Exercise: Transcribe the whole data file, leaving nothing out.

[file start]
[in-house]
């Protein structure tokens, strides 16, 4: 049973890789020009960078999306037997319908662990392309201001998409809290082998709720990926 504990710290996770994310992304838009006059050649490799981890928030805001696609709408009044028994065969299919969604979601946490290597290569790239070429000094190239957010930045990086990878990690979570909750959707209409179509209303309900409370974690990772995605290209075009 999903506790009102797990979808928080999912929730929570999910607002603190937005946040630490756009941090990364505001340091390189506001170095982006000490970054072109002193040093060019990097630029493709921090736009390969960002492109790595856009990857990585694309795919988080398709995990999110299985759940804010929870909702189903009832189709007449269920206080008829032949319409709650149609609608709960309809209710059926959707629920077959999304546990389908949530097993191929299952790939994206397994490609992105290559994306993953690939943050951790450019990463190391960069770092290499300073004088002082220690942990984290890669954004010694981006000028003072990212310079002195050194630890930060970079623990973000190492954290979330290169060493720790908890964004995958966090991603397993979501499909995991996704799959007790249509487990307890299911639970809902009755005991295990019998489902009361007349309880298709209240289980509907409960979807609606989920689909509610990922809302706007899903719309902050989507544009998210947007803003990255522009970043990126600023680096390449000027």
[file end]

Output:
[in-house]
């Protein structure tokens, strides 16, 4: 049973890789020009960078999306037997319908662990392309201001998409809290082998709720990926 504990710290996770994310992304838009006059050649490799981890928030805001696609709408009044028994065969299919969604979601946490290597290569790239070429000094190239957010930045990086990878990690979570909750959707209409179509209303309900409370974690990772995605290209075009 999903506790009102797990979808928080999912929730929570999910607002603190937005946040630490756009941090990364505001340091390189506001170095982006000490970054072109002193040093060019990097630029493709921090736009390969960002492109790595856009990857990585694309795919988080398709995990999110299985759940804010929870909702189903009832189709007449269920206080008829032949319409709650149609609608709960309809209710059926959707629920077959999304546990389908949530097993191929299952790939994206397994490609992105290559994306993953690939943050951790450019990463190391960069770092290499300073004088002082220690942990984290890669954004010694981006000028003072990212310079002195050194630890930060970079623990973000190492954290979330290169060493720790908890964004995958966090991603397993979501499909995991996704799959007790249509487990307890299911639970809902009755005991295990019998489902009361007349309880298709209240289980509907409960979807609606989920689909509610990922809302706007899903719309902050989507544009998210947007803003990255522009970043990126600023680096390449000027």